P. Alberto E. Eronti – Argentina •
September! September is a month that brings countless memories to our Schoenstatt Family. Two significant dates, among others, are tied to the father of our Family: September 13, 1965 and September 15, 1968. The first marks the end of the exile and the second his death.
I had the blessing of knowing our Father in 1966. From then until his home going, I was able to see and hear him on different occasions. What caught my attention from the first moment and captured my spirit was the aura his person radiated. He was a man – priest and father – at the pinnacle of his life. His white beard, his friendly and warm smile, his attitude of nearness and understanding, his serene joy, the peace and power of his person did me much good, much good.
With the passing of years and according to the measure in which I acquired priestly experience, I noticed that the post-exile Father exerted a particular magnetism over me. Again and again, the question that I called “Father’s mystique” emerged. In the beginning, intuitively and then in reflection, I delved into that particular arch which unites three dates dear to the family: January 20th, May 31st and September 13th. Questions emerged, fruitfulness of an intense desire: What did Father experience during those years? What produced in him a change of organic stress in his life? Is there a word that can define Father’s experience during that period?
Exile ended? An eruption of mercy…
A brother priest, who along with some other people celebrated Christmas Eve 1964 with Father, gave me the tip of the iceberg, so to speak. Talking about those days, he told me that, at some moment of the celebration, someone asked Father if this might not be his last Christmas Eve in Milwaukee. The question caused all faces to turn towards Father whose response was: “Could be.” “You cannot imagine,” he told me, “the impact of those words.” But Father did not continue talking on the topic, although he knew and perceived that Mary was acting. Nine months later, a telegram arrived in Milwaukee…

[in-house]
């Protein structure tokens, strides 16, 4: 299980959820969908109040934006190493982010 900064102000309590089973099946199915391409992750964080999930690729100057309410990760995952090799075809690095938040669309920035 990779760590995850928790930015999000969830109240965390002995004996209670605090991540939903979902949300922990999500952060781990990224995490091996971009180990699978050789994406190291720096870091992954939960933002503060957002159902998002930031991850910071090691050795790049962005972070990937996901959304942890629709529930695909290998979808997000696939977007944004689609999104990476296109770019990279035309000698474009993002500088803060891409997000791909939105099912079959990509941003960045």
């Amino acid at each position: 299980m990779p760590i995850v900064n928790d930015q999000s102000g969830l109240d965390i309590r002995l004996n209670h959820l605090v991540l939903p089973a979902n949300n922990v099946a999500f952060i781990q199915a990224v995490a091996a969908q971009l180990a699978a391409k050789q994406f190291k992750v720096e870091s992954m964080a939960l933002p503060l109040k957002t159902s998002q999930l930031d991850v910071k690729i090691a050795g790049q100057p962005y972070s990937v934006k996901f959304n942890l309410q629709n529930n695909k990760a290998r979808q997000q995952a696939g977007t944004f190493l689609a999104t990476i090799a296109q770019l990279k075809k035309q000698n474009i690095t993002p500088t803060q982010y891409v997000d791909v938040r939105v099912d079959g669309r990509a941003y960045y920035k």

We must not forget that the grace of the Second Vatican Council was being experienced. Many truths considered immovable in the Church were questioned and new ecclesial categories appeared. The end of the exile took place in this context, and we have no reason to doubt that it was an eruption of grace.
Continuing with the questions I had formulated, the same brother priest helped me see the desired response. He told me that on his way to Europe, Father made a stop in New York since the time-schedule allowed it. He had an encounter with the Family. After greeting the Mother Thrice Admirable in the house chapel, he turned to those present and said the following: “Child, do not forget the mercies of your Father. Child, do not forget the mercies of your Mother. Child, do not forget your own miseries.”
Behold here the word that, according to my criteria, summarizes the arch of grace of the three dates in the life of the Family: mercy.